Posted by: HamptonIona | October 17, 2010

Convent Development Update

On September 28, the Planning and Envionment Committee (PEC) passed a motion with regards to entering into a discussion with Ashcroft Homes under Section 37 of the Planning Act. This discussion was to look at what Ashcroft could do for the community at 114 Richmond Road in exchange for greater densities/heights than allowed for under the zoning. The purpose of this note is to provide an update.

Process – PEC committee is planning to re-hear the application for 114 Richmond Road on November 16. In order to meet this deadline, staff is supposed to release a new report by November 6 which will outline the results of the Section 37 discussions. The City and Ashcroft have begun discussions (see below) to see if any mutually acceptable resolution/compromise can be reached. The City will have to hold a meeting with the public prior to November 6 to gauge the publics’s opinion on the results of the discussions. There are no guarantees that any resolution can be reached that will meet either the needs of the City, the public or Ashcroft. If this is the case, then the November 16 hearing will deal with the application as it was on September 28.

Status – The City has struck a committee consisting of Tim Marc of the City’s Legal staff, John Moser of the Planning Department, Christine Leadman and three community representatives (selected by Councillor Leadman); Lorne Cutler of Hampton Iona Community Group, Roland Dorsay of the Island Park Community Association and Sylvano Carrasco, a resident of Leighton Terrace. The group met with Ashcroft’s team (Alan Cohen – legal council, Ted Fobert – Fotenn Planners and Rod Leahy – architect) on October 14. While Ashcroft had publicly indicated that they would not negotiate with the “public”, there was ultimately no objection to the presence of the three community representatives and we were able to fully participate in the discussion.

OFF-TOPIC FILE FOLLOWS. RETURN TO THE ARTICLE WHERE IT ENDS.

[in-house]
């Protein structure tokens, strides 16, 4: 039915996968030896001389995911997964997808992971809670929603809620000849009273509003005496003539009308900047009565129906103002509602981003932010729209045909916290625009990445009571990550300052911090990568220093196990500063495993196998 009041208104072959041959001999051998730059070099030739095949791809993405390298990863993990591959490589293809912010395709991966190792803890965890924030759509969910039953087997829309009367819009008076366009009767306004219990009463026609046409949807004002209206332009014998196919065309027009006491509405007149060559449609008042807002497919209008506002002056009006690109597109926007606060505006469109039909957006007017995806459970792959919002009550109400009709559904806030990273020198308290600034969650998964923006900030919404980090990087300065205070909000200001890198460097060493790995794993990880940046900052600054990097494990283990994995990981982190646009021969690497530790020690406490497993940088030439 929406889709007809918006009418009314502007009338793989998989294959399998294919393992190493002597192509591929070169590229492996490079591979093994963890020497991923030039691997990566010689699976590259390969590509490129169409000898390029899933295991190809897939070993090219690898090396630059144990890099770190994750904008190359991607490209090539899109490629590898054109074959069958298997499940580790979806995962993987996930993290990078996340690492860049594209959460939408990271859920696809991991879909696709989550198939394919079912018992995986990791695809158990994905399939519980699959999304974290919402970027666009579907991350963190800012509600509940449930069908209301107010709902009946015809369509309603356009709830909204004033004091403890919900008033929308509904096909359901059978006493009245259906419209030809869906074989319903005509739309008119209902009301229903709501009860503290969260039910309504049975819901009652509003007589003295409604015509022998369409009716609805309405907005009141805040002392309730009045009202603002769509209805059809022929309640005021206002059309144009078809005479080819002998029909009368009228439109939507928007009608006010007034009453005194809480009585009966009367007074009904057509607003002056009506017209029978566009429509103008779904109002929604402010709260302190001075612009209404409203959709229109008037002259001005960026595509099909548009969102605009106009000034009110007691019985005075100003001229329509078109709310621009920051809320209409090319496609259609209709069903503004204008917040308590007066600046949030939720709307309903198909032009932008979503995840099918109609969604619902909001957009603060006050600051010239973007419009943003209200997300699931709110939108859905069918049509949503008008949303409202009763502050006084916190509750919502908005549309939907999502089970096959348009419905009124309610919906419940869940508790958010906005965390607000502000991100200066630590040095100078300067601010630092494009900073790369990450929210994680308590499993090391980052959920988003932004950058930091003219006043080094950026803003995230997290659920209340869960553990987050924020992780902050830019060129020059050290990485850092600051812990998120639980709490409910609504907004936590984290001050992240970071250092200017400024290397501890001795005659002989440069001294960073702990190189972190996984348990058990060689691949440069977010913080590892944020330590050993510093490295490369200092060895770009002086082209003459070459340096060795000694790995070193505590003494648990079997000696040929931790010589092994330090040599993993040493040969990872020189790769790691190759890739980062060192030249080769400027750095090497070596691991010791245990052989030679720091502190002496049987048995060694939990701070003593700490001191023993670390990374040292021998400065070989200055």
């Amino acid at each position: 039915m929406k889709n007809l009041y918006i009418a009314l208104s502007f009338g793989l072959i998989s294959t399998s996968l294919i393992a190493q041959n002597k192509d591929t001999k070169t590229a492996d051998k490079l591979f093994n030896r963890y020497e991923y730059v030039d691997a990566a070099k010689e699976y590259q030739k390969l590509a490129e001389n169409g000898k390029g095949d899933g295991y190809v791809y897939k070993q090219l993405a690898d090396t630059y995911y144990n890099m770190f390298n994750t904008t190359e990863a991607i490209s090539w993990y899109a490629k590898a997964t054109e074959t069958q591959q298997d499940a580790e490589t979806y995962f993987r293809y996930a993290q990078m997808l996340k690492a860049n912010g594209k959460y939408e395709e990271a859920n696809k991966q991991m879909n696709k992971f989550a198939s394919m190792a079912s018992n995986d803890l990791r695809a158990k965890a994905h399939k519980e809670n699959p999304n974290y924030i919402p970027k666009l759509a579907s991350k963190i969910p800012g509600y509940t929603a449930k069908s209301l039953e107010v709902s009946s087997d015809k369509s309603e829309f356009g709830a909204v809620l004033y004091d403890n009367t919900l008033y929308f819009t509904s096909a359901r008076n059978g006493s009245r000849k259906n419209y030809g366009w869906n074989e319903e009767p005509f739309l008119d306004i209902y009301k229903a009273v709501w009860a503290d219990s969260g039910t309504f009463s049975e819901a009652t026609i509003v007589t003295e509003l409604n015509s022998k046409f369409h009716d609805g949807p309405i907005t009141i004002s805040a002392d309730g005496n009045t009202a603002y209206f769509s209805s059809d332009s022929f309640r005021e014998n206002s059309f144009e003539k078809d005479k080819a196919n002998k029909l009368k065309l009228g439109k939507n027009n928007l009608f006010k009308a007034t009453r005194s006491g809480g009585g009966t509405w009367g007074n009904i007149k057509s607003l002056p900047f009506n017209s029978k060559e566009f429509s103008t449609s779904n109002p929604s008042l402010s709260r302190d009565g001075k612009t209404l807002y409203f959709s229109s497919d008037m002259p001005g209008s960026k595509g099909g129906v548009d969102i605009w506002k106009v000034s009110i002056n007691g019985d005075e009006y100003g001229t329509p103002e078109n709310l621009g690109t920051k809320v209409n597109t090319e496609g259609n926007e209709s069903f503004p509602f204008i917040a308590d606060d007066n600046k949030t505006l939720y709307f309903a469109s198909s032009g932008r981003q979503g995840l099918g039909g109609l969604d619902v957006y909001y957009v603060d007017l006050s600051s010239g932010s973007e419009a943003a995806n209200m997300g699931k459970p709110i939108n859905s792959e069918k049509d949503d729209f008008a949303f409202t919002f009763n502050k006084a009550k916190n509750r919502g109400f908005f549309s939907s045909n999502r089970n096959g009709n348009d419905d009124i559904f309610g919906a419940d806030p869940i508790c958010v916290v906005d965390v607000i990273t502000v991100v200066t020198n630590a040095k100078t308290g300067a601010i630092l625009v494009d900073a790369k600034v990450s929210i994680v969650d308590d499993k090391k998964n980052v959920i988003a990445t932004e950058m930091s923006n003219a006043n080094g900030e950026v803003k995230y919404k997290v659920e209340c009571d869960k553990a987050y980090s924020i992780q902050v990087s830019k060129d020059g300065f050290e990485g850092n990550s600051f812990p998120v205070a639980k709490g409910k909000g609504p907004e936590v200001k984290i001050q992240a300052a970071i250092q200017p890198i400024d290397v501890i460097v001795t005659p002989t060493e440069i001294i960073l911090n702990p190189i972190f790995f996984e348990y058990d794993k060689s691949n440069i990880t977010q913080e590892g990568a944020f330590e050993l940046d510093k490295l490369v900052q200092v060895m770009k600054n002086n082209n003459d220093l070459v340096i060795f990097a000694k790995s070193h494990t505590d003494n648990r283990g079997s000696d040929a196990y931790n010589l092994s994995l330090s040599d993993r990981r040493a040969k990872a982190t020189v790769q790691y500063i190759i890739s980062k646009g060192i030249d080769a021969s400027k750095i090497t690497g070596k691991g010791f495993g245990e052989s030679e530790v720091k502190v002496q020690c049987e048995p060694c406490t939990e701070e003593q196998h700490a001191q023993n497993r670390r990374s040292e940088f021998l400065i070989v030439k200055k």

As many are aware, Ashcroft has made a proposal to the City (which somehow made its way to the Ottawa Citizen) to turn the Convent building over to the City. Ashcroft’s proposal would see the City paying rent to Ashcroft for the building at between $5 and $12 per square foot (this is below market rate for commercial space in Westboro) as well as all taxes and utility costs for the Convent building. Under Ashcroft’s proposal, the City would also be responsible for all costs associated with upgrading the building. Presumably, the City would use the building for some public use. Ashcroft has also requested that the historic designation be lifted from the site, while still being maintained on the Convent. As well, subsequent to the adjornment on September 28, Ashcroft has now filed an appeal to the OMB on the basis that the City has not heard their application in the required time frame (120 days from date of application).

As noted above, part of the Section 37 process is for the City to meet with the public to get input on the discussions. If any sort of possible agreement is potentially reached, it will be presented to the public for input as noted above. We have noted that the community has made the point that any public benefit should be able to specifically address the needs of the local community not just the wider city. Based on discussions to date, the City is formulating its counter-proposal to Ashcroft. The three community representatives have reiterated to the City that as indicated by public at the PEC meeting on September 28, we would need to see something very meaningful from Ashcroft before the community could consider any increases to the heights and densities over and above as indicated in the Secondary Plan.



  1. I do hope this process does not lose sight of the main concern – over intensification.
    Although more community space would be nice, it is secondary to the need to limit density and, subsequently, traffic.

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